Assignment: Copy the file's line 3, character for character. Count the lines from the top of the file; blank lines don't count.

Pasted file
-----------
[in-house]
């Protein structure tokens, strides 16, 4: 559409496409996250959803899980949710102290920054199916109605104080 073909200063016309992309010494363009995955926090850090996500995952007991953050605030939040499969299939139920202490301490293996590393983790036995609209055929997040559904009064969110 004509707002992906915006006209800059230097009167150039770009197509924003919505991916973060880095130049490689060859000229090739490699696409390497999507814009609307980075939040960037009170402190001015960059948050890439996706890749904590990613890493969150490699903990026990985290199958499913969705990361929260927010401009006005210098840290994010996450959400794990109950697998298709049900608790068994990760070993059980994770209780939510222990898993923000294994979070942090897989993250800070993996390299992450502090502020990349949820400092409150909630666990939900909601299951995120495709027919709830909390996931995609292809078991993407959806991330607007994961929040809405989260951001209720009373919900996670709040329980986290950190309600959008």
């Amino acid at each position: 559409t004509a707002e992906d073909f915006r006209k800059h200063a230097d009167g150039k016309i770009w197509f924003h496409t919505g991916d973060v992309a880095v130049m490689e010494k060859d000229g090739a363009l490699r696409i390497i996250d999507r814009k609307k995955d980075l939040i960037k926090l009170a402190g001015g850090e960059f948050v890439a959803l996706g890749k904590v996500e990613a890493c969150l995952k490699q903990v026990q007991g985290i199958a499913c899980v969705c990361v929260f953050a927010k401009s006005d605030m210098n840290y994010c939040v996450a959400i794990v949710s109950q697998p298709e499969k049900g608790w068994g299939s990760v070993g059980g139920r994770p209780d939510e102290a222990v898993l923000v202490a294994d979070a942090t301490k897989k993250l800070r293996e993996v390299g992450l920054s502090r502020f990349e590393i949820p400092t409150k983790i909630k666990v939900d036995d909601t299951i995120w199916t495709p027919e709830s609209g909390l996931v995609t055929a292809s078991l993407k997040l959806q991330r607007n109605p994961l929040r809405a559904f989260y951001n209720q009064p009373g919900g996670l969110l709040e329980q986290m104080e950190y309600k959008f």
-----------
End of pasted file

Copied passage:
């Amino acid at each position: 559409t004509a707002e992906d073909f915006r006209k800059h200063a230097d009167g150039k016309i770009w197509f924003h496409t919505g991916d973060v992309a880095v130049m490689e010494k060859d000229g090739a363009l490699r696409i390497i996250d999507r814009k609307k995955d980075l939040i960037k926090l009170a402190g001015g850090e960059f948050v890439a959803l996706g890749k904590v996500e990613a890493c969150l995952k490699q903990v026990q007991g985290i199958a499913c899980v969705c990361v929260f953050a927010k401009s006005d605030m210098n840290y994010c939040v996450a959400i794990v949710s109950q697998p298709e499969k049900g608790w068994g299939s990760v070993g059980g139920r994770p209780d939510e102290a222990v898993l923000v202490a294994d979070a942090t301490k897989k993250l800070r293996e993996v390299g992450l920054s502090r502020f990349e590393i949820p400092t409150k983790i909630k666990v939900d036995d909601t299951i995120w199916t495709p027919e709830s609209g909390l996931v995609t055929a292809s078991l993407k997040l959806q991330r607007n109605p994961l929040r809405a559904f989260y951001n209720q009064p009373g919900g996670l969110l709040e329980q986290m104080e950190y309600k959008f």